electroretinogram


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electroretinogram

[i¦lek·trō′ret·ən·ə‚gram]
(medicine)
A graphic recording of the electric discharges of the retina. Abbreviated ERG.
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References in periodicals archive ?
Electrogenesis of the electroretinogram. In: Schachat AP, Wilkinson CP, Hinton DR.
Bickler-Bluth, "Abnormal pattern electroretinograms in patients with senile dementia of the Alzheimer type," Annals of Neurology, vol.
Howe, "Visual evoked cortical potentials and pattern electroretinograms in Parkinson's disease and control subjects," Journal of Neurology, Neurosurgery, and Psychiatry, vol.
The effect of nutritional supplementation on the multifocal electroretinogram in healthy eyes.
Doly, "Protective effect of ginkgo biloba extract (EGB 761) on free radicalinduced changes in the electroretinogram of isolated rat retina," Drugs under Experimental and Clinical Research, vol.
Slaughter, B-wave of the Electroretinogram. A Reflection of ON Bipolar Cell Activity, J.
Effect of Short-Term Hyperglycemia on Multifocal Electroretinogram in Diabetic Patients without Retinopathy Invest Ophthalmol Vis Sci.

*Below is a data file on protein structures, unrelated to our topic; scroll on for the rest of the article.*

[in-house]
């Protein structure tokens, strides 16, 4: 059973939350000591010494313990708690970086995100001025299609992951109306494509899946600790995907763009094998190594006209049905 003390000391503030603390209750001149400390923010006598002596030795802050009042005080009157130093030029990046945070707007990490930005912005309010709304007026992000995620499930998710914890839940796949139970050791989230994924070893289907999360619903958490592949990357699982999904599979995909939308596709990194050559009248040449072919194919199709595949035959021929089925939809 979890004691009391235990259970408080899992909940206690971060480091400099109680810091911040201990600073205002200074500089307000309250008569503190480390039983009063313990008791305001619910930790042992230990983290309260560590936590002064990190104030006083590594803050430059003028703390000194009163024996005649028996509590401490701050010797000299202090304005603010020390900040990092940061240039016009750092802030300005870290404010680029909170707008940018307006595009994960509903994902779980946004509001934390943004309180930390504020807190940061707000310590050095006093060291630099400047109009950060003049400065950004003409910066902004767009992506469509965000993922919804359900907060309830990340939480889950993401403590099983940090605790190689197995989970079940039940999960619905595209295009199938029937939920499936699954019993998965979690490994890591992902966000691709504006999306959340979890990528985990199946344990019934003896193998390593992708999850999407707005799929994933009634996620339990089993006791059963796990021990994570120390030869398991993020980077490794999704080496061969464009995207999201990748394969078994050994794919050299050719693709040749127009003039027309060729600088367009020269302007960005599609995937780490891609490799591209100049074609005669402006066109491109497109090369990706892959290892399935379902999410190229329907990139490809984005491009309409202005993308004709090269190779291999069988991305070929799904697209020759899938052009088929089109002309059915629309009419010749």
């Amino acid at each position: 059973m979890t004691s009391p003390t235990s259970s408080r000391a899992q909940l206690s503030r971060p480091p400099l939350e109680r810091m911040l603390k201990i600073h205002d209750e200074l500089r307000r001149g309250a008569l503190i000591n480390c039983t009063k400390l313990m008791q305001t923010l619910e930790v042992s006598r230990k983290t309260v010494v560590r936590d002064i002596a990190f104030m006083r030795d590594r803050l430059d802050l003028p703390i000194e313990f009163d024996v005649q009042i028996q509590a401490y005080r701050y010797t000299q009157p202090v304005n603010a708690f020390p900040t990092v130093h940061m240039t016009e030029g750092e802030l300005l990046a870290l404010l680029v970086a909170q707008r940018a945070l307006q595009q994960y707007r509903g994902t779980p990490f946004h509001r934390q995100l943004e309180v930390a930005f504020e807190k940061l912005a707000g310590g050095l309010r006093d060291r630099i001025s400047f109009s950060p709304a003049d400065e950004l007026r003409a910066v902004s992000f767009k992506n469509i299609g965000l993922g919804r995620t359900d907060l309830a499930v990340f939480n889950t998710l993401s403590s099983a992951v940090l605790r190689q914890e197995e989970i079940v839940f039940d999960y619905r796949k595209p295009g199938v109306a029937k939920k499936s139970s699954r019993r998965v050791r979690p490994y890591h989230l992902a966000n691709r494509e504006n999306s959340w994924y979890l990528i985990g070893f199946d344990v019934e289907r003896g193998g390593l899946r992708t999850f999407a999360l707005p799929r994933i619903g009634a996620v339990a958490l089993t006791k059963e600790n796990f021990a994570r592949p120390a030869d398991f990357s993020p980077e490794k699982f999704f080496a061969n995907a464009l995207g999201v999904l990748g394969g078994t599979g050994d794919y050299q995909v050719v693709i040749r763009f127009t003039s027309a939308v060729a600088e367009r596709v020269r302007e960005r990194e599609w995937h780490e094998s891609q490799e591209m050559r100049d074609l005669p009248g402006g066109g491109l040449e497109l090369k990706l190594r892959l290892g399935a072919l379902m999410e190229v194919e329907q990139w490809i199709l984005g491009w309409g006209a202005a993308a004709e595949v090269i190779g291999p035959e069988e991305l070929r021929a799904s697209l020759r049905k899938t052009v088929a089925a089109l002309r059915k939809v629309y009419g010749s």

(17) compared retinal thicknesses at points 0.5 and 1 mm from the foveal center in patients with electroretinogram alterations without fundoscopic signs of retinotoxicity, and in age-matched controls.
The luminance level required for the scotopic threshold component of an electroretinogram response in Rangifer in winter (5 x [10.sup.-8] W x [m.sup.2] Hogg et al., 2011) is approximately six orders of magnitude lower than the local ambient UV (350 to 400 nm) incident on, and reflected from, snow measured at the time we recorded images of plants ([equivalent] 6.5 x [10.sup.-2] W x [m.sup.-2]; C.R.
Raasch, "Human electroretinogram responses to video displays, fluorescent lighting and other high frequency sources," Optometry and Vision Science, vol.
In electrophysiology, most of the patients described in the literature have abnormal electroretinogram (ERG) in at least one eye (the most severely affected in asymmetric disease) [1, 2].